left to right: married couple Robyn and Simon, unsettling stranger Gordo
(This review contains spoilers)
Last night, we went to see “The Gift.” By “we,” I mean Susan the Moviegoer, Susan the Lifelong Learner, Susan the Mother of an Addicted Son, That son, That son’s girlfriend. I had heard of the movie and knew it had gotten a very high rating on Rotten Tomatoes. I’d seen it mentioned on Twitter, knew Justin Bateman was in it, and had thought I might want to see it at some point.
As I was still trying to demonstrate how lovely the water was to the horse, I thought going to a movie would be good because it would distract him from the urge to use. (Oh, the folly. I don’t think anything I come up with is going to distract him.) The timing worked, the babysitting came through, etc.
The first third of the movie, I just shook my head. The foreshadowing was so blatant as to be almost painful. And the decisions they made were most definitely not made by wise people, ESPECIALLY when considered in light of the rest of the film. I’m all for the willing suspension of disbelief at times. But why they would continue to invite a stranger into their lives, their homes, share a meal, accept gifts,etc., when both the husband and wife were uncomfortable with this.
A couple of example of plot holes: Simon kept a large drawer locked but kept the key in a tin in the drawer above the locked one? Robyn (the wife) invites this stranger into her home while Simon is at work and she is alone? I just don’t like it when movies BELLOW hints out to watchers: “There are no fish in this pond! That means something significant will happen regarding populating the pond with fish!” “Simon is writing a mean thing on the whiteboard about Gordo! Audience, pay no attention to the realization you have immediately that Gordo will see this insult!” “Simon’s little one-act play making fun of and diminishing Gordo IS GOING TO COME BACK TO HAUNT HIM.”
If you’d like more details about the plot, there are multitudes of reviews online. Here are our reactions:
Susan the Moviegoer: OH PLEASE. THINK ABOUT YOU ARE DOING, CHARACTERS IN THIS MOVIE!
Susan the Lifelong Learner: Well, this should be interesting. The “stranger” (Gordo) comes to dinner and tells Simon and Robyn that difficult things that happen to us are a gift. He doesn’t elaborate on that other than to say that they help us learn things. Hey, yeah! I believe that! But then the rest of the movie illustrates that the difficult thing that happened to him really wasn’t a gift. It had ruined his life and caused him untold pain, and he lived to get revenge.
Susan the Mother of an Addicted Son. (Early on) Interesting. There is a character in this movie who is progressively ruining his life. Oh, hey, maybe this will be a movie that actually has redemption for the character who has made all these bad decisions which have brought him to a low spot. (Further on) Well, there’s still a possibility that there might be some learning on the part of the main character. (Near the end). OH. CRAP. The guy has ruined his life so completely that I don’t see how he could possibly come back from everything he has lost by his own actions here. I’m sitting next to a young man who is very overwhelmed by the ruination that his choices have brought to his life. What must this be like for him to watch?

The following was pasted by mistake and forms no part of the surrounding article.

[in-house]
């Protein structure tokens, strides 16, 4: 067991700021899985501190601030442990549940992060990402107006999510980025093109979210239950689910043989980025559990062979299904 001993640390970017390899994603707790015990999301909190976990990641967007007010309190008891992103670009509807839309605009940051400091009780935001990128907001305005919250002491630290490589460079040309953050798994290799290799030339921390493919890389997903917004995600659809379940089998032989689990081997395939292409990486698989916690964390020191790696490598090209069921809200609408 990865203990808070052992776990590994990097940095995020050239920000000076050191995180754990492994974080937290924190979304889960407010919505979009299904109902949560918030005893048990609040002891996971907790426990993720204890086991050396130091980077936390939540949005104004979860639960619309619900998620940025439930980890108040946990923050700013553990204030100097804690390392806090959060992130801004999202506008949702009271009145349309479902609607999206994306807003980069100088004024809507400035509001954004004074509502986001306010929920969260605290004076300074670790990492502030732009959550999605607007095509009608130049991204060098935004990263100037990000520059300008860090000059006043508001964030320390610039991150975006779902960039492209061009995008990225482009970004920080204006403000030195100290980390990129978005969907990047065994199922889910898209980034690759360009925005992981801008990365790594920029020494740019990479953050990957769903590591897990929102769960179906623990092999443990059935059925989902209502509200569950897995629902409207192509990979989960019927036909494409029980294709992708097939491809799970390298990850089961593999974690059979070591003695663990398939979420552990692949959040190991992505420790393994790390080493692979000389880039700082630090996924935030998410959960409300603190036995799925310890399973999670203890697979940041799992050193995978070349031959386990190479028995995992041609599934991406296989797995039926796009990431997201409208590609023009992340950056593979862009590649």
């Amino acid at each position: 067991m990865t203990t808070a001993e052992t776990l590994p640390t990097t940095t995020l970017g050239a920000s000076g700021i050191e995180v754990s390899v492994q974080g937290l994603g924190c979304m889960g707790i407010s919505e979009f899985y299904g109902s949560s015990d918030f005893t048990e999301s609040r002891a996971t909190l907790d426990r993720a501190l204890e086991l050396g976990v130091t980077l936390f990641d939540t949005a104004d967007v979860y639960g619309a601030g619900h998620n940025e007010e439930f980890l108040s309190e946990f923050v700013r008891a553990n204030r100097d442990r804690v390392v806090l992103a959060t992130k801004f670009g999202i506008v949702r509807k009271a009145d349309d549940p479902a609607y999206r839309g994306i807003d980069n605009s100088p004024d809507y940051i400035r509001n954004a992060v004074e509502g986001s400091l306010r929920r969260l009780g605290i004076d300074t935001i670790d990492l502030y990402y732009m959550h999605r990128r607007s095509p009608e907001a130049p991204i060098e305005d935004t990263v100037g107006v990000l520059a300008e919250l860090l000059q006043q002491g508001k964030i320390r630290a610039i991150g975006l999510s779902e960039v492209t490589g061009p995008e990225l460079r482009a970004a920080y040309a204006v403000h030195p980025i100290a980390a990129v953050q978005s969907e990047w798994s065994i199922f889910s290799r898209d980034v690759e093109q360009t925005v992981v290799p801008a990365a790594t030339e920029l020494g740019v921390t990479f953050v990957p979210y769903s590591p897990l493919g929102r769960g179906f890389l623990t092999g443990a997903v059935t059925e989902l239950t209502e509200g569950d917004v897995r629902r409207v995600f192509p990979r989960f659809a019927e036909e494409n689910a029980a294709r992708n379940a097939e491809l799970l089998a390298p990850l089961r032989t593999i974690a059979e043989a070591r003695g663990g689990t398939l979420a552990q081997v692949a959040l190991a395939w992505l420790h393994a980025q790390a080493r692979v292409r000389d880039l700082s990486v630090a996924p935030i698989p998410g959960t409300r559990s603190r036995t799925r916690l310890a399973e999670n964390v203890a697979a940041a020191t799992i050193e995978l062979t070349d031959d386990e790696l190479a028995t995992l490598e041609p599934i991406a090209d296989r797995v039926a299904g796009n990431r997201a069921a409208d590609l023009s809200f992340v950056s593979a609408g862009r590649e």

But, even in light of all that, it was a very interesting character study between two men who have a history. Simon was instrumental in bullying Gordo and making up a story about Gordo that apparently ruined his life. Gordo seemed to have focused his life on getting revenge on Simon. There certainly were a CRAZY lot of coincidences that had their paths cross again, 25 years after the original incident.
Simon had managed to hide his bullying tendencies from his wife of several years? Was it realistic that he had been a bully all along and suddenly his long-ago bullying was the factor which led to the destruction of everything he held dear?
Sadly, Simon had been lying about some things for a long, long time. A key sentence in the movie: “A liar doesn’t believe anyone else.” And, “When someone lies to you, you have a hard time believing anything they say.”
Reviews that i read thought this was a commentary on the corporate world and what you must do to get ahead, but I really didn’t see that. Certainly there are people who lie, cheat and steal every step up the ladder, but that isn’t the only way to accomplish things or succeed. The ultimate question for me after this particular film was where do people today find hope? How could Gordo have had a different outcome after being bullied and abused? What would it have taken for Simon to really repent of his arrogance?
I guess from a film-making standpoint it had some strengths, and for a certain type of story, it also had strengths. It just wasn’t the story I wanted it to be. I suppose it had some parallels with real life for me. The story my son is living isn’t the story I want it to be. And yet, I am not the writer of his life. I am only the writer of my own life. So, my role is to write my own character in his story in a way that reflects what i know and believe to be true.
When I accept the story that is actually happening, when I say “Perfect, what’s next,” when I say, “Yes, and,” I am able to face the next scene creatively. But that still doesn’t make it easy to watch someone who seems to be choosing the exact opposite.
2 thoughts on “Well, The Critics Sure Loved “The Gift””
Movie makers wield great power and influence in the world. If I had a magic wand, I’d wave it over them so that they might tell us powerful stories to uplift us, challenge us to be more, to serve, to grapple with big questions, instead of glorifying apathy, skepticism, hatred and hopelessness.
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I’m grateful that some movies do indeed do this!!
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